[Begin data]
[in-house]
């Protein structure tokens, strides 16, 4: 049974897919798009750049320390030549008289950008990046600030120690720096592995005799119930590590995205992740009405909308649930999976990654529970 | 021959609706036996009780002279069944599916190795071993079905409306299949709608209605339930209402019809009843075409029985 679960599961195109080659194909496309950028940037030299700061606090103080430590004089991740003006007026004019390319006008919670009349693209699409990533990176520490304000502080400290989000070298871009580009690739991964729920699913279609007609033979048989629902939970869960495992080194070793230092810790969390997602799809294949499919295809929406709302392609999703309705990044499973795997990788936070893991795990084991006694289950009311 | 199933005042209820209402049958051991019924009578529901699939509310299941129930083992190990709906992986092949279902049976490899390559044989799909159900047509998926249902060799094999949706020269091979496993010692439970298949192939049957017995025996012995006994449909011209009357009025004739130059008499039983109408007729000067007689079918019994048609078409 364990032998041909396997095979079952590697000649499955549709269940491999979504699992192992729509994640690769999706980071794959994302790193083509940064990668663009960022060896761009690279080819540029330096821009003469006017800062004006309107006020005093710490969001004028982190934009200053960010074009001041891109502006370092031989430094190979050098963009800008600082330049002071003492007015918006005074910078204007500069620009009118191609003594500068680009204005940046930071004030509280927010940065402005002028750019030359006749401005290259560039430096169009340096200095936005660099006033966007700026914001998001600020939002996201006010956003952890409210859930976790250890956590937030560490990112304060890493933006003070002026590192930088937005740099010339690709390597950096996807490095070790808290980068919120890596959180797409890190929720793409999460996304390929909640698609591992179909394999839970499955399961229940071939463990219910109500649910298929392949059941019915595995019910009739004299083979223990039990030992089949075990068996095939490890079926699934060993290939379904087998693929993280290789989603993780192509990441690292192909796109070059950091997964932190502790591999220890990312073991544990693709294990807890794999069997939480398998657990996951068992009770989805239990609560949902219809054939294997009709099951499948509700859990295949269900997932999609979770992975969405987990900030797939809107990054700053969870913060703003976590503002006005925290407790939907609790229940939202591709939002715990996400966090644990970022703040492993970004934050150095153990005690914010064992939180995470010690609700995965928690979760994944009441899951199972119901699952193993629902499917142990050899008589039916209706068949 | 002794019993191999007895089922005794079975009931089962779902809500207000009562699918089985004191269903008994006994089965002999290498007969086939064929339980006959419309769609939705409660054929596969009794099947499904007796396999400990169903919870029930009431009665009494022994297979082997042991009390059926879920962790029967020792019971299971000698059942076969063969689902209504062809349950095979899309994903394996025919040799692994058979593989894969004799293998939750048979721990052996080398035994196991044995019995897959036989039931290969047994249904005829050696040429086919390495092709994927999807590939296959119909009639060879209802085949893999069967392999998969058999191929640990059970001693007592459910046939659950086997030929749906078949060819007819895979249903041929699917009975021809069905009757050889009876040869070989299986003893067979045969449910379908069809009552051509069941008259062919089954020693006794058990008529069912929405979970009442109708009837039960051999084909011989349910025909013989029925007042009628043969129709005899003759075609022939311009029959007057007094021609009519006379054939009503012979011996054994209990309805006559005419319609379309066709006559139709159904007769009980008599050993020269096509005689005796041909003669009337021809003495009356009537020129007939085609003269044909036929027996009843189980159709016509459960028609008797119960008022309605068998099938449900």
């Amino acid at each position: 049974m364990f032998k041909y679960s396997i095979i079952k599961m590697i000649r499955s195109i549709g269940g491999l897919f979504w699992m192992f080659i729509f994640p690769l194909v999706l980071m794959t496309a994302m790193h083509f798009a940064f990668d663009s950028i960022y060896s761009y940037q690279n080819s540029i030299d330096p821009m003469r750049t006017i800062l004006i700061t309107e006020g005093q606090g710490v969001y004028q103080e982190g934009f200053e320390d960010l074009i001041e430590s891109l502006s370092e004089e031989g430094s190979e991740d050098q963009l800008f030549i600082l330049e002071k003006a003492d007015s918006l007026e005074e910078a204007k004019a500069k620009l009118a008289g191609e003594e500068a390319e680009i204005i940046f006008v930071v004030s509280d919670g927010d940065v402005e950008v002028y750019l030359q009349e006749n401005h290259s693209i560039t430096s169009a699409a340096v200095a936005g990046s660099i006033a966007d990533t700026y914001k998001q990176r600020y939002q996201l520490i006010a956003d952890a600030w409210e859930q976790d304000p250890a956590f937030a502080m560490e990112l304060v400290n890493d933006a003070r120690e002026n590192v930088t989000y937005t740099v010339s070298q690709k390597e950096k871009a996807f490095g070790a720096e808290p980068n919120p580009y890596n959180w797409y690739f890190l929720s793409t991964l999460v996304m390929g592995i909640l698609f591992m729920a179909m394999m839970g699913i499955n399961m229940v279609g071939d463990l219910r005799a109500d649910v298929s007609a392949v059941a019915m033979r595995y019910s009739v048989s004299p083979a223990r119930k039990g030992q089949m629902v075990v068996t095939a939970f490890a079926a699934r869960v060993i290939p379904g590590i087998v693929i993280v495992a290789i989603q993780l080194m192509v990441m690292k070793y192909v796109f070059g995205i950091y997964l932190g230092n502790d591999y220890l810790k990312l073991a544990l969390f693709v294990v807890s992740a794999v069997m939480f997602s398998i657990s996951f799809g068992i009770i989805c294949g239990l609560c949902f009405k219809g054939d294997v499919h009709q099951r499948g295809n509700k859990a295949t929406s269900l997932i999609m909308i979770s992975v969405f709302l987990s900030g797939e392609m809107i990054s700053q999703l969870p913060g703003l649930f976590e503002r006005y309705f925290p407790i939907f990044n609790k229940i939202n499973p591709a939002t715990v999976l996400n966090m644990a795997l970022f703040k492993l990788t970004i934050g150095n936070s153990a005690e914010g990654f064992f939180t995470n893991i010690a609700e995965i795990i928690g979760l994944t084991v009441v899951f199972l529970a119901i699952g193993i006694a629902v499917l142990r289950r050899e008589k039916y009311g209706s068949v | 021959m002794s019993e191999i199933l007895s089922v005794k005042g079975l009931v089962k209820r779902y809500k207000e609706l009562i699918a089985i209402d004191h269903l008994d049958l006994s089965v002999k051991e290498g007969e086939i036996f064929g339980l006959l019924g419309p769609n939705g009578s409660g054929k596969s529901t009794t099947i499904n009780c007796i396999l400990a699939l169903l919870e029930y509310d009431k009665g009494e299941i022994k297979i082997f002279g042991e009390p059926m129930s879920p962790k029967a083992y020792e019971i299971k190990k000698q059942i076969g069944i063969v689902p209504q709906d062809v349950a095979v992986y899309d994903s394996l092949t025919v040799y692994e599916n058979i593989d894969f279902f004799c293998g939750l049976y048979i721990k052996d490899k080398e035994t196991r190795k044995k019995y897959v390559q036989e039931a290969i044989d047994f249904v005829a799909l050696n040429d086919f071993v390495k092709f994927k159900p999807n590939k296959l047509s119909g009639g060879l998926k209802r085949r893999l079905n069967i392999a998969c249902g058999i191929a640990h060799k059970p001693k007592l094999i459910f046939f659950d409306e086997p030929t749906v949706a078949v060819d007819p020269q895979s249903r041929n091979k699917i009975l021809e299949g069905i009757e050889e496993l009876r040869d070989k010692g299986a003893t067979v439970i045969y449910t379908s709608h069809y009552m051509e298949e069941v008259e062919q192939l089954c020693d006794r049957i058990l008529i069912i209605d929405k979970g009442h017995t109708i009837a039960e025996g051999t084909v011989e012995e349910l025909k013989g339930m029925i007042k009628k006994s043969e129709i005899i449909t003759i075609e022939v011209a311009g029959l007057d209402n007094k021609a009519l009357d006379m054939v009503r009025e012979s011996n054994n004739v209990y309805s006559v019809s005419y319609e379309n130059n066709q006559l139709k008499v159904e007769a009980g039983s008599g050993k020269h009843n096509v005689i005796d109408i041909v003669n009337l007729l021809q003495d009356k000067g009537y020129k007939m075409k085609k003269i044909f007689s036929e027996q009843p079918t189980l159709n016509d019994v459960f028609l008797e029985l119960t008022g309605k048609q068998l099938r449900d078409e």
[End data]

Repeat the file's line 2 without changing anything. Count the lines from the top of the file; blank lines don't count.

């Protein structure tokens, strides 16, 4: 049974897919798009750049320390030549008289950008990046600030120690720096592995005799119930590590995205992740009405909308649930999976990654529970 | 021959609706036996009780002279069944599916190795071993079905409306299949709608209605339930209402019809009843075409029985 679960599961195109080659194909496309950028940037030299700061606090103080430590004089991740003006007026004019390319006008919670009349693209699409990533990176520490304000502080400290989000070298871009580009690739991964729920699913279609007609033979048989629902939970869960495992080194070793230092810790969390997602799809294949499919295809929406709302392609999703309705990044499973795997990788936070893991795990084991006694289950009311 | 199933005042209820209402049958051991019924009578529901699939509310299941129930083992190990709906992986092949279902049976490899390559044989799909159900047509998926249902060799094999949706020269091979496993010692439970298949192939049957017995025996012995006994449909011209009357009025004739130059008499039983109408007729000067007689079918019994048609078409 364990032998041909396997095979079952590697000649499955549709269940491999979504699992192992729509994640690769999706980071794959994302790193083509940064990668663009960022060896761009690279080819540029330096821009003469006017800062004006309107006020005093710490969001004028982190934009200053960010074009001041891109502006370092031989430094190979050098963009800008600082330049002071003492007015918006005074910078204007500069620009009118191609003594500068680009204005940046930071004030509280927010940065402005002028750019030359006749401005290259560039430096169009340096200095936005660099006033966007700026914001998001600020939002996201006010956003952890409210859930976790250890956590937030560490990112304060890493933006003070002026590192930088937005740099010339690709390597950096996807490095070790808290980068919120890596959180797409890190929720793409999460996304390929909640698609591992179909394999839970499955399961229940071939463990219910109500649910298929392949059941019915595995019910009739004299083979223990039990030992089949075990068996095939490890079926699934060993290939379904087998693929993280290789989603993780192509990441690292192909796109070059950091997964932190502790591999220890990312073991544990693709294990807890794999069997939480398998657990996951068992009770989805239990609560949902219809054939294997009709099951499948509700859990295949269900997932999609979770992975969405987990900030797939809107990054700053969870913060703003976590503002006005925290407790939907609790229940939202591709939002715990996400966090644990970022703040492993970004934050150095153990005690914010064992939180995470010690609700995965928690979760994944009441899951199972119901699952193993629902499917142990050899008589039916209706068949 | 002794019993191999007895089922005794079975009931089962779902809500207000009562699918089985004191269903008994006994089965002999290498007969086939064929339980006959419309769609939705409660054929596969009794099947499904007796396999400990169903919870029930009431009665009494022994297979082997042991009390059926879920962790029967020792019971299971000698059942076969063969689902209504062809349950095979899309994903394996025919040799692994058979593989894969004799293998939750048979721990052996080398035994196991044995019995897959036989039931290969047994249904005829050696040429086919390495092709994927999807590939296959119909009639060879209802085949893999069967392999998969058999191929640990059970001693007592459910046939659950086997030929749906078949060819007819895979249903041929699917009975021809069905009757050889009876040869070989299986003893067979045969449910379908069809009552051509069941008259062919089954020693006794058990008529069912929405979970009442109708009837039960051999084909011989349910025909013989029925007042009628043969129709005899003759075609022939311009029959007057007094021609009519006379054939009503012979011996054994209990309805006559005419319609379309066709006559139709159904007769009980008599050993020269096509005689005796041909003669009337021809003495009356009537020129007939085609003269044909036929027996009843189980159709016509459960028609008797119960008022309605068998099938449900």